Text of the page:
Psychology of Colour – Black and Dark Grey

Psychology of Colour Black

Much of colour psychology relates back to natures. This is why the meanings are fairly universally recognized. There are always cultural influences, but we can all related to the meanings that found in nature.

Black and Dark Greys – where are they found?  Night time and stormy skies are what leap to mind.  Black isn’t safe and friendly, black can be scary. We can’t see far when it’s dark, so we’re not sure what or who else is out there, it’s mysterious.  When those big dark storm clouds loom in the sky we will often describe them as threatening, foreboding and intimidating.

The reason that black is used so frequently in business is to display power.

Psychology of Black

It’s so easy to see that we give darker colours more power than lighter or brighter colours. Dark colours are more serious. Bright colours more fun. Light colours more friendly.

Consider when to wear black – if you are shy and find social situations difficult, this is not the time to wear it. Instead wear a lighter or brighter colour as it will make you look more friendly and approachable, helping others feel comfortable around you.  Need to have power in the workplace, this is the time to wear black or dark grey.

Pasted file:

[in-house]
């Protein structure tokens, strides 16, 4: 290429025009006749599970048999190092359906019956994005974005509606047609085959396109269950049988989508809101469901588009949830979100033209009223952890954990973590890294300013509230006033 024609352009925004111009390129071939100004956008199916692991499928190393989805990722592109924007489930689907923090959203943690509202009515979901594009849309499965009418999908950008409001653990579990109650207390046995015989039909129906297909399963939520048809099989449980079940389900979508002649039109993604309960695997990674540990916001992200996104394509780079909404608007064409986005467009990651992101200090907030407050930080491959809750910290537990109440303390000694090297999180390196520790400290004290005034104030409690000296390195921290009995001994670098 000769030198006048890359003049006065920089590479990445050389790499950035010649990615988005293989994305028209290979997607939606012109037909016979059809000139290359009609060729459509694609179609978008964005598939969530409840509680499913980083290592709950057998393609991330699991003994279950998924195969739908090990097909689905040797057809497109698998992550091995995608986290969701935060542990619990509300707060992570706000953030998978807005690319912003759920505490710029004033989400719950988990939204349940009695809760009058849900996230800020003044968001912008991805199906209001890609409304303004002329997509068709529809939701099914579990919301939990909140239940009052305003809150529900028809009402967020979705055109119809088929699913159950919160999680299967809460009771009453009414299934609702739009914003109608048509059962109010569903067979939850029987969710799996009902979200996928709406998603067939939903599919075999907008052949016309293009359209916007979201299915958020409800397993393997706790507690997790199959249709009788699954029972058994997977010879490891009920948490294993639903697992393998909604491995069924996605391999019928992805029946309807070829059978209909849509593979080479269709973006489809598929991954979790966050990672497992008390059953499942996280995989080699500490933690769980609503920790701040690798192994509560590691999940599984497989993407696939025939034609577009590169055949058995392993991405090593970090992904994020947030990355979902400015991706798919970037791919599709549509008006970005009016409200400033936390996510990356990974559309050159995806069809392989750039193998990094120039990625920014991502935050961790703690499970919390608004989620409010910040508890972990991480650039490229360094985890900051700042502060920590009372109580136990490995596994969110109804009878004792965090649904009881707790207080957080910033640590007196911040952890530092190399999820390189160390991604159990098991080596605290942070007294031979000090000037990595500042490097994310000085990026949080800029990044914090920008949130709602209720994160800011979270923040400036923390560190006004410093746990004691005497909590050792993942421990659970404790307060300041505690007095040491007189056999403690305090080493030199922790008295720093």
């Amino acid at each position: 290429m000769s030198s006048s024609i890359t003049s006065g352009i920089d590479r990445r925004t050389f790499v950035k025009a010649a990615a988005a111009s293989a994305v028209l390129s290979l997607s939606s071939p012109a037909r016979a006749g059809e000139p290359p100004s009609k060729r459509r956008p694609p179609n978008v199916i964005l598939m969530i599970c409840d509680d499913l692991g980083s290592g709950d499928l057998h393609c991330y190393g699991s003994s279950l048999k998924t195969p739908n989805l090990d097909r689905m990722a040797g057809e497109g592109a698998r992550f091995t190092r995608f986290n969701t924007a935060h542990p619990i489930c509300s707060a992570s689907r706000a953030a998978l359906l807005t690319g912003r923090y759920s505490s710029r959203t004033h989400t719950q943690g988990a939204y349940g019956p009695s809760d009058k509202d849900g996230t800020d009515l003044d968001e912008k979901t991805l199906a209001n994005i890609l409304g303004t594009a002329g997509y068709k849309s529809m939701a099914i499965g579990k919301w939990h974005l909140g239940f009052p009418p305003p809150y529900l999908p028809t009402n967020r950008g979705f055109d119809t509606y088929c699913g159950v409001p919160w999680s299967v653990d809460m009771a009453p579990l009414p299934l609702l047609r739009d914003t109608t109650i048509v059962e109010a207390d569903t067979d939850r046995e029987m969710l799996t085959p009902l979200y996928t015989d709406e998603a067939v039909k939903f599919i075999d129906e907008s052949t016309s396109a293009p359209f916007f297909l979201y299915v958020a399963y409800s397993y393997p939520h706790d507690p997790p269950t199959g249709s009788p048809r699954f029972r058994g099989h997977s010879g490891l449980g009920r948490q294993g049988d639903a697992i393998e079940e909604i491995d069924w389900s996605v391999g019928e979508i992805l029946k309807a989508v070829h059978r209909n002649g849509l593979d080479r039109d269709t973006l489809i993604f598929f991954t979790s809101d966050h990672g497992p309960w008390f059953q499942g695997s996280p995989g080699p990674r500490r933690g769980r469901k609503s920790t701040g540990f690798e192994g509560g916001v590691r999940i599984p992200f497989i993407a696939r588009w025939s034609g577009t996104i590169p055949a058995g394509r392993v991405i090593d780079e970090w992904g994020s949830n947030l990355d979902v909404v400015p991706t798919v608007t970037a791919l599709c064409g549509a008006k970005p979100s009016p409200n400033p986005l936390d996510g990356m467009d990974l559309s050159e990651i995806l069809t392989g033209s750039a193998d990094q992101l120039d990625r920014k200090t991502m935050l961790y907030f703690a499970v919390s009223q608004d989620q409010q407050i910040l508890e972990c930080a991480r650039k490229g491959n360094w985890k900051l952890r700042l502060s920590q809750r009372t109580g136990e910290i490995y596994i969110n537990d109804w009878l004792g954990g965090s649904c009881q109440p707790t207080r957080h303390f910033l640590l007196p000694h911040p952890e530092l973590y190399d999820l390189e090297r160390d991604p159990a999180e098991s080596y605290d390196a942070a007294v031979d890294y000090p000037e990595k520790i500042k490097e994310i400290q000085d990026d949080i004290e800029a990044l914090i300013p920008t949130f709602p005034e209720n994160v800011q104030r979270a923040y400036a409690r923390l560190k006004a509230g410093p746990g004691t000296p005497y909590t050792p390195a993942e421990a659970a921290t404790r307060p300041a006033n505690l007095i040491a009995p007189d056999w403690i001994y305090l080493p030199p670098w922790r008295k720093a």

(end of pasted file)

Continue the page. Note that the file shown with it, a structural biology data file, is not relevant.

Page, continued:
• Sherilyn says:

    I love learning about the psychology of color. One thing I do is use color psychology to “compensate” for my shyness. I will often wear bright colors so that I seem to be more outgoing. Not only do I appear more outgoing, but I find it also gives me more courage to be outgoing. I usually combine the brights with black because I want to be perceived as more assertive. Unfortunately I am a “summer” so this may not be the most flattering choice for me, because the clothes tend to wear me, rather than the other way around…oh well. Any suggestions?

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